ESG's Christina Richmond discusses recent ESG Research on the drivers behind companies increasingly engaging cybersecurity services.
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Christina: Hi, folks. In a recent ESG study on cybersecurity services, we discovered that complexity and compliance are two of the top drivers to cybersecurity services. So, given that we've moved a lot of our architecture to private and public cloud or multi-cloud and the fact that some of our architecture still lives on premises in our own data centers, which is hybrid, it causes complexity, and it challenges us to change how we secure these architectures.
And, in fact, it's broadened our attack surface quite a bit. Forty percent of our respondents say that they need advice on how to secure public, private, multi-cloud, and hybrid architectures. Compliance has long been a driver towards cybersecurity services for assessments and audits.
Thirty-five percent say that regulations specifically drive them to services. In addition, 24% of our respondents are saying that regulations have become untenable for their organizations to manage. What that means to me is that these regulations have become iterative. We no longer have just one set of standards that we're trying to adhere to, and we no longer have to do an audit once a year.
We have so many standards we have to adhere to, and we're doing these audits and pre-audit assessments on almost a monthly basis now. Organizations are asking for help from service providers to help them look at the entire regulatory food chain, if you will. Risk is another driver to cybersecurity services.
As the breach is proliferating, unabated, and the adversary continues to be ahead of us, the board of directors and executive teams are starting to understand that they can't just ask us a black and white question where they expect a binary answer to, "Are we secure?"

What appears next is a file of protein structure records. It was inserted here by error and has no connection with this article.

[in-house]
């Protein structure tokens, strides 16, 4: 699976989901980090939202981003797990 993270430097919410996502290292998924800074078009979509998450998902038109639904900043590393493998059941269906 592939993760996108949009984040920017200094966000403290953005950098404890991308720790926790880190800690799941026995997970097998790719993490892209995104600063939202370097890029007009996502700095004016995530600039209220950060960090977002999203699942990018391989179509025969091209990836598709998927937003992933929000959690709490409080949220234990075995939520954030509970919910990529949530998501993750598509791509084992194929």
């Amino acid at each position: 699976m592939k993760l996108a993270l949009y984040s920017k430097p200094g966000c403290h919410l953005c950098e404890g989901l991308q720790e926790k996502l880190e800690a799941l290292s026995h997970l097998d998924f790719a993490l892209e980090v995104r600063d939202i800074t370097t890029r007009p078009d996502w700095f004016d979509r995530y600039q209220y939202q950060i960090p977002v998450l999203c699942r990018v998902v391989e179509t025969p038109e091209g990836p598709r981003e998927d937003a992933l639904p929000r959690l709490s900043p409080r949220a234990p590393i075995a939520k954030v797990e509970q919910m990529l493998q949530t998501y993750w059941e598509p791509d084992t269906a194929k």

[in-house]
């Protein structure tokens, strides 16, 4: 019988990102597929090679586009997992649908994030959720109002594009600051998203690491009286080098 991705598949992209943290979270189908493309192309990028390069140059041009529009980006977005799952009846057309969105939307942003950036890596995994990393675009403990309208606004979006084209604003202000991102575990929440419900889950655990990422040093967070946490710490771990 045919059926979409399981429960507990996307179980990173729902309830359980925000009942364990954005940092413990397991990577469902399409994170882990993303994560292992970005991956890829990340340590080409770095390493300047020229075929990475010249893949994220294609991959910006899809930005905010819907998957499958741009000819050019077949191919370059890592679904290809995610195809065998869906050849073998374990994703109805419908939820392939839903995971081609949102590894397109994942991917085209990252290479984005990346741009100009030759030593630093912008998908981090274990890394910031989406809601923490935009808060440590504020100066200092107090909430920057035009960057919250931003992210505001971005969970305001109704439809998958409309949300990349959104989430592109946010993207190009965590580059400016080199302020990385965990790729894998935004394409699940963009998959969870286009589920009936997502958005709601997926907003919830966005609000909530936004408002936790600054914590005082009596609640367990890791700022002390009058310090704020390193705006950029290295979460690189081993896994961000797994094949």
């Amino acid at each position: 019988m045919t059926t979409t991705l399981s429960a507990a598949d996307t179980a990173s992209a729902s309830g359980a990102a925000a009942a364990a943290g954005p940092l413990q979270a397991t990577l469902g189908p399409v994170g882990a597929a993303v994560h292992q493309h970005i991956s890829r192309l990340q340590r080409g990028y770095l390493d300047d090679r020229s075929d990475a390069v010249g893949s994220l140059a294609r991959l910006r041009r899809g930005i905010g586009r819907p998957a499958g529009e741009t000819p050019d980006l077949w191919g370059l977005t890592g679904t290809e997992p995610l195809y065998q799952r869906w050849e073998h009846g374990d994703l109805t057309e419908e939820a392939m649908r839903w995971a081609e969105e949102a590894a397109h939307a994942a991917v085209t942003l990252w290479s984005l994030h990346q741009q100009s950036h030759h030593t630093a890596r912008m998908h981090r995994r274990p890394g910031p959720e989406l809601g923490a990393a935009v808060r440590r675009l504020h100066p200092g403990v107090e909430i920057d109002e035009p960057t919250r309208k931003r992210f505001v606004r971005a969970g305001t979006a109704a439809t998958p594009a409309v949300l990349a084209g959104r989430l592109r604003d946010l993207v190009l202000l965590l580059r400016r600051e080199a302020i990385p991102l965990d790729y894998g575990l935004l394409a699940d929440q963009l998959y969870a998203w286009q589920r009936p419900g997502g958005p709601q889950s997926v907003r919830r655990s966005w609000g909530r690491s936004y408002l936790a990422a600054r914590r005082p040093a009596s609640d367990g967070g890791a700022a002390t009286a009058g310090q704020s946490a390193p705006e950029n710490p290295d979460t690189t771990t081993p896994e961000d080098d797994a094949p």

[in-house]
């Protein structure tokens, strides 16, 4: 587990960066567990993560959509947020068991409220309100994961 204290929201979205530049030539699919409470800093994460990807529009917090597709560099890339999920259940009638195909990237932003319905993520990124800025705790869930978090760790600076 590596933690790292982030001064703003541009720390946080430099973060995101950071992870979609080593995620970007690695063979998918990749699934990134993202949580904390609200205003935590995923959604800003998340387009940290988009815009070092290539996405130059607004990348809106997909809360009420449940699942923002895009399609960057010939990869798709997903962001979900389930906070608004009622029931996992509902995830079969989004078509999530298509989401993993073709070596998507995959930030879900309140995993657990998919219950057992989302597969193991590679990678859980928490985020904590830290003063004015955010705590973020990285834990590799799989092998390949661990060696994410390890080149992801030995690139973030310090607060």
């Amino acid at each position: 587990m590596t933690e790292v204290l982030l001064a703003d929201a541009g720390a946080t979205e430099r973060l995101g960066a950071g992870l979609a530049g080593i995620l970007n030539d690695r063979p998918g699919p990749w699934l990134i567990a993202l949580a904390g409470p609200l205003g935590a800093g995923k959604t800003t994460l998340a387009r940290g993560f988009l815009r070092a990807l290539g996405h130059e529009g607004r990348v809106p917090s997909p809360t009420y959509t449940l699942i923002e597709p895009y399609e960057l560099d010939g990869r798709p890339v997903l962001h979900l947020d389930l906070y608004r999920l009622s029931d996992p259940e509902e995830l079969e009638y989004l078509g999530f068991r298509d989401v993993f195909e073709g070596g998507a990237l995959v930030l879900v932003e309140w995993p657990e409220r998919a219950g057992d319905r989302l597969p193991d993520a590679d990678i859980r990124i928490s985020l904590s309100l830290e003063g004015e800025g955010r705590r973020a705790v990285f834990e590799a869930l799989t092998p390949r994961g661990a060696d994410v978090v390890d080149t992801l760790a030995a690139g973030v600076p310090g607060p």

It's not a yes/no answer. So, they are becoming more involved in the cybersecurity program. They want to understand better how security works. And, you know, cyber program owners are inviting them in. While it may cause a bit more work, it's better to have that discussion. Forty-eight percent of our respondents are driven specifically to advisory services to get help on risk management, looking at how cyber risk fits into the overarching business risk strategy.
And then 54% tell us that they are looking specifically for help with tracking and looking at metrics around security risk management, and then how do they report that up to the board of directors and the executive team. I've mostly discussed advisory and implementation services, but other videos I have on ESG's website talk about managed detection and response and managed security services, MDR and MSF.
And from this same study, we know that 29% of our respondents are fatigued by alerts. There's too much alert noise for them to handle on their own, so they need help. And 22% lack the technical acumen to detect and respond to these alerts. So they're looking for these outsourcing services.
So check out those other videos as well. I'm Christina Richmond, and I'd love to hear from you about services. There's a lot more data in our recent cybersecurity services study, and I'd really be happy to discuss it.